I’m from hiding at night from the screaming and fights. Shoving chairs under doorknobs, three sisters staying safe from the monster outside.

I am from the small, tan, ranch style home always in renovation,                                               with the German Shepard guarding the door – protecting his family inside.

From winks, antique malls, “Fools Rush In,” and finding a small piece of calm in chaos.

From the three Japanese Maples in the carefully sculpted landscape.

The Yoshino Cherry planted for the beautiful child who changed our home forever.

that will grow with her

year by year.

I am from family. Broken and whole.

From love. From dreams. From home.

Inspired by “Where I’m From” by George Ella Lyon

Continue reading “I am from”

(un)balanced.

meditation-833864_640Warning: Deep honesty and self-reflection ahead. You may want to turn back now.

It’s amazing to me how quickly an individual can change in such a short amount of time. Four years ago I was a totally different person than I am today.

Four years ago I had just married my husband – and as stuck-up as this sounds – I was determined to be the “best” of the police wives. I was going to be successful, kind, healthy…. the type of wife that when the guys talked would make the other officers think, ‘Dang, Bryson is so lucky.’

So, I started doing daily devotionals, prayed in the morning and at night, did something daily for me. I joined the gym and started working out.  The feeling of lifting weights, cardio, waking up sore the next day was like a drug to me. (Although if anyone would ask, I put on the “It’s horrible, I have to ‘make’ myself do it” attitude.) I would eat fresh vegetables and fruit for lunch. Drink tons of water, watched the amount of sweets that I ate, and meal planned. Dinners were homemade and balanced. Often full meals were delivered to the police department for anyone on duty. I dressed nicely each day. Our home was tidy and clean. And I loved it. I loved being the type of wife that my husband deserved. I loved myself.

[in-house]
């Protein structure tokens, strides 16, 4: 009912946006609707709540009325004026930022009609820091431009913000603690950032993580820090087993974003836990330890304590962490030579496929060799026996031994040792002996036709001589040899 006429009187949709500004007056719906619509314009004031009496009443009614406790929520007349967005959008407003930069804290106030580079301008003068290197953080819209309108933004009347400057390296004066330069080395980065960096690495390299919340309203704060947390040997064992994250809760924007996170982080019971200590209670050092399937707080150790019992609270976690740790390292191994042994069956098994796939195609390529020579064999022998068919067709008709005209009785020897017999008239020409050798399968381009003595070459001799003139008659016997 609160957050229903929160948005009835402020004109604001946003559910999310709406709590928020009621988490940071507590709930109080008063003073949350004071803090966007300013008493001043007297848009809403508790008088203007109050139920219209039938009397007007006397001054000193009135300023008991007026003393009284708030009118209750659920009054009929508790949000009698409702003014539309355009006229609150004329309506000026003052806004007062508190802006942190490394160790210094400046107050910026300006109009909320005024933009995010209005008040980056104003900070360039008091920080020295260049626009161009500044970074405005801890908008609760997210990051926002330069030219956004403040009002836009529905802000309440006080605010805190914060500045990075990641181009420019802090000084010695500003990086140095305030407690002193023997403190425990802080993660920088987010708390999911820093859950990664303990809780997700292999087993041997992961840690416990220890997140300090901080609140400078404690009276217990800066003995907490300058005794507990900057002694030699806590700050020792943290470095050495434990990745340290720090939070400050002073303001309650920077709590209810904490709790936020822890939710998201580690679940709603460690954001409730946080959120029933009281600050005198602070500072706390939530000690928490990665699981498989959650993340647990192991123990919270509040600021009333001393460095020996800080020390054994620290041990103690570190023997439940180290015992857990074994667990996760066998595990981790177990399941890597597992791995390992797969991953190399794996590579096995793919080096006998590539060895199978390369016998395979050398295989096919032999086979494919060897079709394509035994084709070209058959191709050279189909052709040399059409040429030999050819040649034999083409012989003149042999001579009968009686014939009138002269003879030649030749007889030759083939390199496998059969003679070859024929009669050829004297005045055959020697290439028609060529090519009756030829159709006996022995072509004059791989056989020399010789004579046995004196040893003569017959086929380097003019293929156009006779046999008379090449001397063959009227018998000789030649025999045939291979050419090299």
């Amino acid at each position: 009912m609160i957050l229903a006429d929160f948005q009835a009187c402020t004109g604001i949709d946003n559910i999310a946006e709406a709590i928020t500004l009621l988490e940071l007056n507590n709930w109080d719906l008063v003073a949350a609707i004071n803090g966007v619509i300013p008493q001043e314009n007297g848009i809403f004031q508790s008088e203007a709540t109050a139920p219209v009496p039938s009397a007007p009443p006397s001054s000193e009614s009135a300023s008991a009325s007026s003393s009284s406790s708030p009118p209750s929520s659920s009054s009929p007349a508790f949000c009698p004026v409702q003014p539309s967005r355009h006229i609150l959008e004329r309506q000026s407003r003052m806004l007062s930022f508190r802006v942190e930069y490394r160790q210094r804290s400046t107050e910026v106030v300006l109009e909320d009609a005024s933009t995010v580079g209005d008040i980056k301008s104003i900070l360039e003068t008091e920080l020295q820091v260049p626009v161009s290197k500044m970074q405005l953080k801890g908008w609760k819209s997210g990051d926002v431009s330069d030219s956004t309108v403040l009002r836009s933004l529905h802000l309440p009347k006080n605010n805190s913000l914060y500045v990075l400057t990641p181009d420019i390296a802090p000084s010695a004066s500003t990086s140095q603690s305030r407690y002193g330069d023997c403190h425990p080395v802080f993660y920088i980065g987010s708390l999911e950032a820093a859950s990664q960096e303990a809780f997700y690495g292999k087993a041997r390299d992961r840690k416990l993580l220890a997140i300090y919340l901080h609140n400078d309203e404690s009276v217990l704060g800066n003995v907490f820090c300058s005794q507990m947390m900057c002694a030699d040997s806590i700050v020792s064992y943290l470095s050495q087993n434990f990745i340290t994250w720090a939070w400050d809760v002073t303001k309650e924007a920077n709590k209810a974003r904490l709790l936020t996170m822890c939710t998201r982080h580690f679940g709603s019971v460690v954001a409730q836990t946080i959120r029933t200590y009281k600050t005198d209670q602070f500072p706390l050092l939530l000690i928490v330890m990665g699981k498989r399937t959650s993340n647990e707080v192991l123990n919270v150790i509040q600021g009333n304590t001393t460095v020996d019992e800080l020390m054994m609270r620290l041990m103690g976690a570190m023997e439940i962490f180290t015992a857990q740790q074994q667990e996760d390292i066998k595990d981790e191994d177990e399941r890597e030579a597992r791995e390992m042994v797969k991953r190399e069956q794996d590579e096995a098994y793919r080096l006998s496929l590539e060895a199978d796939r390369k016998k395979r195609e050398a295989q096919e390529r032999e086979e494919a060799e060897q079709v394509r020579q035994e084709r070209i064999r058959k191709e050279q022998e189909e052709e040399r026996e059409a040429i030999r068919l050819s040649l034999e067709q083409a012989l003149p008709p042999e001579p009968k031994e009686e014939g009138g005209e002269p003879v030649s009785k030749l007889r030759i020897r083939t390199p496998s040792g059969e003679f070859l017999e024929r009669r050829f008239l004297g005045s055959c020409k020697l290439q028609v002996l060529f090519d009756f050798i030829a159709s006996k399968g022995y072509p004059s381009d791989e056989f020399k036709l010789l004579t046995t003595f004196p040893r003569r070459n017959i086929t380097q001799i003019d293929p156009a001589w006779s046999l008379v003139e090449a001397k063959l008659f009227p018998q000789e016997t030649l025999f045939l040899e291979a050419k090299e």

But things have changed, I lost sight of who I am.

Circumstances have changed, people develop, blah…blah…blah…I’ve heard it, I know it, I get it. But I miss me. I feel unbalanced.

The other day, I did a 30 minute walking workout tape (YES…A WALKING TAPE) and I felt like I was going to pass out. Vegetables? Hahahahaha I honestly couldn’t tell you the last time I cooked a vegetable. Dinners for the past (how old is my daughter?) two years have (for the majority) come from a paper bag. Cooking leads to dirty dishes, dirty dishes lead to ego-1010017_640.jpgme having to do them, and that leads to me being bitter that even though I’m not the only one who ate, I am the only one who cleans it up. Clothes are piled in laundry baskets around my house. While I sit in sweats that, if I am honest, are too tight and uncomfortable. I’m a mess and I don’t care enough to do anything about it. I’m not a wife that my husband can be proud of. Most days I can barely look in the mirror.

So why put all of that out for the world? Frankly, I’m scared. I’m terrified that if I don’t find myself soon I will be lost forever. But where do I start? With so far to go to get back to
me how do I start? What if I fail…again. Google “Find yourself again” and tips/steps to follow will pop up like crazy. As though an internet “how to” will magically “fix” everything.

People will say, “You’re fine Laura” or “You’re over thinking things.”I  learned early in life that outward appearances don’t tell half the story. To keep things hidden, don’t share your true self, and be who they want you to be. So I do.